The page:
Shanghai startup Tigerobo sees artificial intelligence as the underlying technology of the future. CEO Alex Chen Ye tells Edith Lu he’s confident Hong Kong is the right platform to take the group forward in the financial technology world.
Alex Chen Ye stands out, as usual, in a sea of sober-suited professionals and entrepreneurs at an artificial intelligence (AI) forum in his unpretentious T-shirt and sweatpants combination.
It’s his personal style whenever he appears in public, explains a colleague of his.
Likewise, Chen also keeps a low profile but being strongminded in the workplace. The former senior vice-president of advertisement at Beijing-based Meituan-Dianping last year left the on-demand online service giant, which just listed in Hong Kong, and jumped onto the financial technology bandwagon. In mid-2017, just months after he quit, Chen founded Tigerobo, an AI-based financial information search engine headquartered in Shanghai.
AI technology has made big strides like never before and boomed last year, with Chinese mainland internet giants like Baidu, Alibaba and Tencent launching their respective strategies in the field.
Chen and his partner John Canny — a computer science professor at the University of California, Berkeley — were excited to see the advance of AI in China, partly driven by the development of deep learning — a set of techniques that are able to predict accurately after being married with large amounts of data.
“Deep learning enables many AI tasks to reach their inflection point and be usable,” says Chen.
Having been committed to the AI field for years, Chen and Canny pictured quite a few AI applications and finally decided to move forward in the financial information sector.
The marriage of AI and finance usually leads to three directions — robo-adviser, smart customer service, and intelligent search. Among them, robo-adviser has gained most favor, known as the AlphaGo in the investment world. And smart customer service is developed vigorously by major corporations such as Ping An Insurance Group.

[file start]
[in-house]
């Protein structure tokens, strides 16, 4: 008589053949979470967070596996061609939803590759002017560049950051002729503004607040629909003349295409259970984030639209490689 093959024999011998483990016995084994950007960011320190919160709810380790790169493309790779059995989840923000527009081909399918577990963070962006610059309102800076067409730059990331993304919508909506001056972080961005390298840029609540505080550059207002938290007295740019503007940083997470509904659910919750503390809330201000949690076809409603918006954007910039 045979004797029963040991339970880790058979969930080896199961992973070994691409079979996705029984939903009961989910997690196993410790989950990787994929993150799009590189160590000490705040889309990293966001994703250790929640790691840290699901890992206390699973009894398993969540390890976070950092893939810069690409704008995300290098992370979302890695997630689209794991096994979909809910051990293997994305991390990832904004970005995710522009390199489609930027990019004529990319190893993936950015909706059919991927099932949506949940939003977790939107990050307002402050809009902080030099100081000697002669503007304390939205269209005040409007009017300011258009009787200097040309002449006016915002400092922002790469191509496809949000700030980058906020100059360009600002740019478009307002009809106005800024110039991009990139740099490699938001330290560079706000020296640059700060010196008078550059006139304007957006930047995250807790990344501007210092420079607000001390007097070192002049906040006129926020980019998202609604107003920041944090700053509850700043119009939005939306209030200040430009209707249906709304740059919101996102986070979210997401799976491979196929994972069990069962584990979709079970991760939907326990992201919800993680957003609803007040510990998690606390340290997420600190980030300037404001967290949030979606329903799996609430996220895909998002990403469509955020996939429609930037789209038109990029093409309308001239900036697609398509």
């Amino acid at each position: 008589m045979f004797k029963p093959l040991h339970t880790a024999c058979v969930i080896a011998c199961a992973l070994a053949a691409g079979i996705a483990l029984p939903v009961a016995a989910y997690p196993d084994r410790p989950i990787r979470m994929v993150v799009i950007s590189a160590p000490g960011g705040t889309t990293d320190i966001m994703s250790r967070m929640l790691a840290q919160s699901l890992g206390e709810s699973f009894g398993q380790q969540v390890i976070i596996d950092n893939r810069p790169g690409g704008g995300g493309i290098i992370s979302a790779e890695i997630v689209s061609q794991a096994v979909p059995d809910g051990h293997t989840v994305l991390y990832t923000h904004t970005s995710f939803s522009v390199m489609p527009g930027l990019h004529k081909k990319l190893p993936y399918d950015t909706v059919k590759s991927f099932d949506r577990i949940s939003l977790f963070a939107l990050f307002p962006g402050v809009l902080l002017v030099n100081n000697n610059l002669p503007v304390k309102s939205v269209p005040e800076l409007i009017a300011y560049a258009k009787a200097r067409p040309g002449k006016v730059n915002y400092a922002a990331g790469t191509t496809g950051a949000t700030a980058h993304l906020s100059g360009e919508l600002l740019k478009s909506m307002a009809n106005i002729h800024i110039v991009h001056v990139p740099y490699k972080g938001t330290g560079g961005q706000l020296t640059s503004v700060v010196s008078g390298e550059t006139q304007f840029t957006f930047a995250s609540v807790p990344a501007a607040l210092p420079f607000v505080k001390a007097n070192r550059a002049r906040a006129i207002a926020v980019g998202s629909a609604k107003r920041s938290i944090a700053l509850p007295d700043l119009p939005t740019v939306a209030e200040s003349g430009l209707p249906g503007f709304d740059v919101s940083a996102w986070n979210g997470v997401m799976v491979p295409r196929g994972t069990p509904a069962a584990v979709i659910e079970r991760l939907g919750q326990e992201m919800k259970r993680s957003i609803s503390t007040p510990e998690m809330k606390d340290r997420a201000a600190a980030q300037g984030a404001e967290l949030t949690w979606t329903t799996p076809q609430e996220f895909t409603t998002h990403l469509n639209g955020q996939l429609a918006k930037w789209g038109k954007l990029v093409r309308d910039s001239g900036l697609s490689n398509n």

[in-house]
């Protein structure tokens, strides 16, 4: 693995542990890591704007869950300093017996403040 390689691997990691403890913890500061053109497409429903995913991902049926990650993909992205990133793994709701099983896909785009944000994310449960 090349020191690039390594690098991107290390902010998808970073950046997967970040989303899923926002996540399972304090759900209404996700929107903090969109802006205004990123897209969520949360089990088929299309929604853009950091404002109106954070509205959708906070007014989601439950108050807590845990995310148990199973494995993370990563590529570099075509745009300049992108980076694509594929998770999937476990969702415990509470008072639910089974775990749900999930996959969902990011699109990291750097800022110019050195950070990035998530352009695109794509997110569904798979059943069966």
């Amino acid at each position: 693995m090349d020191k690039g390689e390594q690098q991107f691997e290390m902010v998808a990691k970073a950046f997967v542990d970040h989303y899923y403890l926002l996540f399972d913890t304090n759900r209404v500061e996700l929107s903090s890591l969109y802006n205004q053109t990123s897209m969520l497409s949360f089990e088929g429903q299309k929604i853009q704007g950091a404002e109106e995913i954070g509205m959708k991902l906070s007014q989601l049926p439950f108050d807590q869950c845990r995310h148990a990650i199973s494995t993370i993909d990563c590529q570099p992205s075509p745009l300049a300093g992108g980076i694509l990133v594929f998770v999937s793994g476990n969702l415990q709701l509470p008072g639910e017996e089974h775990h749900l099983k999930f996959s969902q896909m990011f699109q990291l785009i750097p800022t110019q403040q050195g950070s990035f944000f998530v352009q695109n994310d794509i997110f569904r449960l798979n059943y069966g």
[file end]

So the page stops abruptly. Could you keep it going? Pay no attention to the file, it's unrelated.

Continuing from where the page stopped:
However, Chen’s eyes were on intelligent search, seeing it as an underlying technology.
Intelligent search is commonly based on one element — text language. With AI, it has already been demonstrated that images can help on security, while language can be applied to user interaction. Afterwards, Chen deemed it’s the right time for text language boost, such as text processing and natural language processing (NLP).
NLP is a field that AI teaches computers to understand human written language. It’s being widely developed and used by search engine companies like Google and Microsoft to comprehend their users.
“The market for text processing and NLP will be many times bigger once they find a business model because the majority of human knowledge exists in terms of text,” Chen reckons.
Tigerobo aims to be the “Google” in the financial information search field. Compared to traditional financial information provider Bloomberg and Reuters, Tigerobo strives to offer simpler and more direct experience.
With the company’s products, users only need to ask with a single complete sentence instead of inputting commands or key words.
Chen cites one of the functions — stock selection, which is part of robo-advisor’s job. If you ask: “Which stock performed well in the past three years with a low P/E ratio and robust earnings?,” the search engine will help you pick some eligible stocks in one second.